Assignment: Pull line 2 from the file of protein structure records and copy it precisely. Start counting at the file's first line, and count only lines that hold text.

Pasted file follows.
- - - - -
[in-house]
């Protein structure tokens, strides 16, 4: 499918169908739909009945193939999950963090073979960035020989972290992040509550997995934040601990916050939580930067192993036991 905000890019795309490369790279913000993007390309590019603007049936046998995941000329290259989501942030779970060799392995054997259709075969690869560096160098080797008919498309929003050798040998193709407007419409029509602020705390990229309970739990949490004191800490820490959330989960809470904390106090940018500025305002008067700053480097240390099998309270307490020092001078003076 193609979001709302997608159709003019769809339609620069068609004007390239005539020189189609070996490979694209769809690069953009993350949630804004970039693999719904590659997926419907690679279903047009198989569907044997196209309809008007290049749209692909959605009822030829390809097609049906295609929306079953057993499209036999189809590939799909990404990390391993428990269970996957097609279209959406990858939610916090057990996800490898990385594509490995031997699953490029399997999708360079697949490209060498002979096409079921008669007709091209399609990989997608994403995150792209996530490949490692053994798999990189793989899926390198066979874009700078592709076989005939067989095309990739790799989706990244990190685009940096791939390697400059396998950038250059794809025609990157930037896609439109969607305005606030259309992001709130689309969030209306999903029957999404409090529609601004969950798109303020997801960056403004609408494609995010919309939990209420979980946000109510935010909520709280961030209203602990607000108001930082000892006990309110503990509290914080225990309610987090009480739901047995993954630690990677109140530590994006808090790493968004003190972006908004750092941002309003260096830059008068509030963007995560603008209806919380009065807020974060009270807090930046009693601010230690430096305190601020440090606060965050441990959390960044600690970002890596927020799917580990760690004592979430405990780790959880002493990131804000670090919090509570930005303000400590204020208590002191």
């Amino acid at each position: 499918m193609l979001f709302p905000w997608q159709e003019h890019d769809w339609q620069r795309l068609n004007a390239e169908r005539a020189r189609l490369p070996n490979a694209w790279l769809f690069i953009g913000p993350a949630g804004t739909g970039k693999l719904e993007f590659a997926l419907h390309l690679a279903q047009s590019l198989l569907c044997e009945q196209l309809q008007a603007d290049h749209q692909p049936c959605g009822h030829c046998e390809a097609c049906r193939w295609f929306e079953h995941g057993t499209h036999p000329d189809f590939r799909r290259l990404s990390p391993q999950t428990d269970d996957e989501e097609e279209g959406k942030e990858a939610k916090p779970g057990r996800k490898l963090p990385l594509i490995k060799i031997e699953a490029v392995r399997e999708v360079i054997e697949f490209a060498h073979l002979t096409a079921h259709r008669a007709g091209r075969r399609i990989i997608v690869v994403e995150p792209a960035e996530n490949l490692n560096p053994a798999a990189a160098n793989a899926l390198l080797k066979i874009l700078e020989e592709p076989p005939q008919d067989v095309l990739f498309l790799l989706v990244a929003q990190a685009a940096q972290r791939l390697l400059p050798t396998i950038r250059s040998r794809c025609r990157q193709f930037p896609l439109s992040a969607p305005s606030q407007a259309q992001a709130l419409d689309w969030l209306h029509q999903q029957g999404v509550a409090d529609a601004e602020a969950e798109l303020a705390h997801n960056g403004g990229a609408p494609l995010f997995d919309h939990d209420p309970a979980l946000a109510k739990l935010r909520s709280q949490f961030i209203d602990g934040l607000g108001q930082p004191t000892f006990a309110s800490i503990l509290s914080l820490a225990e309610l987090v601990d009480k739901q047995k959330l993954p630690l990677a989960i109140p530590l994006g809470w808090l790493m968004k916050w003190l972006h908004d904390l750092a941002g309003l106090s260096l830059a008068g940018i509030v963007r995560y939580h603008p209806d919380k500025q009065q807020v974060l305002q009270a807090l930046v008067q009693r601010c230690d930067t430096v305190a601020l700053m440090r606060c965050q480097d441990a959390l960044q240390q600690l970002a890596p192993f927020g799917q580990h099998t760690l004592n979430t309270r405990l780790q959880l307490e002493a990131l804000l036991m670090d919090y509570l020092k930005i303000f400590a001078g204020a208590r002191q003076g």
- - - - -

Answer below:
């Protein structure tokens, strides 16, 4: 499918169908739909009945193939999950963090073979960035020989972290992040509550997995934040601990916050939580930067192993036991 905000890019795309490369790279913000993007390309590019603007049936046998995941000329290259989501942030779970060799392995054997259709075969690869560096160098080797008919498309929003050798040998193709407007419409029509602020705390990229309970739990949490004191800490820490959330989960809470904390106090940018500025305002008067700053480097240390099998309270307490020092001078003076 193609979001709302997608159709003019769809339609620069068609004007390239005539020189189609070996490979694209769809690069953009993350949630804004970039693999719904590659997926419907690679279903047009198989569907044997196209309809008007290049749209692909959605009822030829390809097609049906295609929306079953057993499209036999189809590939799909990404990390391993428990269970996957097609279209959406990858939610916090057990996800490898990385594509490995031997699953490029399997999708360079697949490209060498002979096409079921008669007709091209399609990989997608994403995150792209996530490949490692053994798999990189793989899926390198066979874009700078592709076989005939067989095309990739790799989706990244990190685009940096791939390697400059396998950038250059794809025609990157930037896609439109969607305005606030259309992001709130689309969030209306999903029957999404409090529609601004969950798109303020997801960056403004609408494609995010919309939990209420979980946000109510935010909520709280961030209203602990607000108001930082000892006990309110503990509290914080225990309610987090009480739901047995993954630690990677109140530590994006808090790493968004003190972006908004750092941002309003260096830059008068509030963007995560603008209806919380009065807020974060009270807090930046009693601010230690430096305190601020440090606060965050441990959390960044600690970002890596927020799917580990760690004592979430405990780790959880002493990131804000670090919090509570930005303000400590204020208590002191």